• Bronchoscopy

• Arterial blood gas

• Blood culture

• Swallowing studies

Treatment

The treatment of Aspiration Pneumonia varies depending on the severity of the pneumonia. The antibiotics are prescribed for treating bacteria that had caused the infection.

Patients with complications may need to get hospitalized; otherwise treatment can be done at home. Doctors may prescribe special antibiotics for treating bacteria that resides in the mouth.

Doctors determine the type of pneumonia causing bacteria on the basis of various factors such as

Health of patient, place of patient residence, medical history of patient, recent medications including antibiotics, etc.

Complications

The complications of the aspiration pneumonia comprise of serious health conditions.

• Acute respiratory distress syndrome (ARDS)

• Pneumonia

• Lung abscess

• Bacteraemia

• Septicaemia

• Low blood pressure

Why Adenovirus is called as killer cold virus? Let’s find out more about this deadly virus.

Adenoviruses refer to a group of viruses that cause infection in the membranes of the respiratory tract, the intestines, the eyes and the urinary tract.

They are responsible for high prevalence of deaths and hospitalizations of patients affected by it and hence called as “killer cold virus”.         

How Adenovirus is transmitted

The adenoviruses are usually transmitted via aerial route similarly to common cold.

                    Adenoviruses are transmitted from one infected person to other via coughing or sneezing.

                    Individuals may touch any area infected by adenoviruses and then touch their mouth, nose, or eyes.

                    Infected person may sneezes or coughs on various items that may be later touched by other people.

 

Diagnosis of Adenovirus

The initial diagnosis of adenovirus is done by following ways.

                    Medical History of patient

                    Physical exam

                    X-ray of the infected region

                    Association with Ad14-diagnosed patients

 

The confirmative diagnosis is done by isolating the virus the infected patient and carrying the following tests.

                    Antigen detection

                    Polymerase chain reaction assay

                    Virus isolation and serology

                    Adenovirus typing

                    Fluids and PCR tests

 

Symptoms of Adenovirus Infection

The symptoms of adenovirus infection may comprise of following respiratory tract symptoms.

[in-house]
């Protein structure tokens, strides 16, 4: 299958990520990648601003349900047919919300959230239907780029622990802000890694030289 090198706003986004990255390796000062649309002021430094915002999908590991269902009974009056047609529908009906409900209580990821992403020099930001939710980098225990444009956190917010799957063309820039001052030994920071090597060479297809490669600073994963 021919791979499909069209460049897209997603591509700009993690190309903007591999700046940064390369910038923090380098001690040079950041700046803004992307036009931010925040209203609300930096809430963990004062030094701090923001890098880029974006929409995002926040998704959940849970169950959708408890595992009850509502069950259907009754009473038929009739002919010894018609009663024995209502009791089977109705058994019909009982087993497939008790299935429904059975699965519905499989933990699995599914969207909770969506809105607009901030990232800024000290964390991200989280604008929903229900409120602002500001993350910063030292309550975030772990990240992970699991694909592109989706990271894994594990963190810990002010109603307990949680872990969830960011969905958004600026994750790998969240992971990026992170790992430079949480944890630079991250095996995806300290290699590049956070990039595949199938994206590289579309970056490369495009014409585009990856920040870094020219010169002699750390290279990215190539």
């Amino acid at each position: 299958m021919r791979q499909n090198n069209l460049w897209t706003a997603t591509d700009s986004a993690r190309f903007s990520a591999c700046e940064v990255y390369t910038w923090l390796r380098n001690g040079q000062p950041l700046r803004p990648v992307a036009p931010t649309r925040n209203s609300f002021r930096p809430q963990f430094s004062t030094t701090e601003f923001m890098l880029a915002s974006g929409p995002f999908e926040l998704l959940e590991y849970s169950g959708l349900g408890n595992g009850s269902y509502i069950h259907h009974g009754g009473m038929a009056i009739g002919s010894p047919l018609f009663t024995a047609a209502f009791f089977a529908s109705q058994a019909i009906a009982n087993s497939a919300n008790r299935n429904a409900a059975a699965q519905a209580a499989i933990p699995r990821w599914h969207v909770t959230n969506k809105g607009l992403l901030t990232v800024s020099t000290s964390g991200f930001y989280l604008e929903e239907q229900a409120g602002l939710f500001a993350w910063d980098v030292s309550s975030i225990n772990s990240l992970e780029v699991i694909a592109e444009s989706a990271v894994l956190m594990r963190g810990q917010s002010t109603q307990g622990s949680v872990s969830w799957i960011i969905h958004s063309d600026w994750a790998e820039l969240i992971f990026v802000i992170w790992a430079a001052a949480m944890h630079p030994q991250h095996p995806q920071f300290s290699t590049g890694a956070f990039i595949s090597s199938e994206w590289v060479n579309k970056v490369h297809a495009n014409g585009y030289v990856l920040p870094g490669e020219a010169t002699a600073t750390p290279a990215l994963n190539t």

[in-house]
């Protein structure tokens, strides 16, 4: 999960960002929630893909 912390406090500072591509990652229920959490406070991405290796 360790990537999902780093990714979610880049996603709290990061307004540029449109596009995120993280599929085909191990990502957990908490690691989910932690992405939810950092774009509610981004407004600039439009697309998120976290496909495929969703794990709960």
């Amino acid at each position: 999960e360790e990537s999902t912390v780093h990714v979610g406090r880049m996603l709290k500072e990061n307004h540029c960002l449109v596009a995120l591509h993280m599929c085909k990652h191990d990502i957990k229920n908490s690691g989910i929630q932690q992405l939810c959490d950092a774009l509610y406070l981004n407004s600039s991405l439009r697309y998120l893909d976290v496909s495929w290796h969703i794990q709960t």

Common cold syndrome such as cough, runny nose, mild fever

                    Symptoms of Pneumonia

                    Symptoms of Croup

                    Symptoms of Bronchitis

 

The symptoms are usually present only for three to five days; however in severe cases like Pneumonia patients may require hospitalisation. Also, apart from respiratory tract illness,

Adenoviruses may develop symptoms related to eye, bladder, and GI problems.

Treatment of Adenovirus Infection

The treatment of Adenovirus infection in most of the cases does not require antibiotics or other medications. The patients can get rid of the virus infection over few days. The efforts are made for keeping the patient comfortable during the time the infection lasts.

                    There is no such virus-specific treatment therapy of adenovirus infections.

                    Most of the infections are mild in nature and require only symptomatic treatment.

                    The serious adenovirus illnesses are managed only by treating symptoms of the infection.

                    Treatment may include supportive care, taking proper rest, plenty of fluids.

                    Patients may be given drugs like acetaminophen for reducing fever. Aspirin should not be given to children.

                    For respiratory tract diseases, a cool-mist humidifier assists in loosening mucus and helps in breathing comfortably.

                    For children under the age of six months, a bulb syringe can be applied for clearing the nose.

                    Severe cases need intensive care and respiratory assistance such as mechanical breathing support.

                    Symptoms of conjunctivitis can be relieved by using warm compresses and a topical eye ointment drops.

 

Prevention

                    Maintaining the good hygiene goes a long way in preventing the spread of the infection

                    Effective infection-control practices is needed for preventing adenovirus-associated diseases

                    Maintaining adequate levels of chlorination in swimming pool prevents adenovirus conjunctivitis.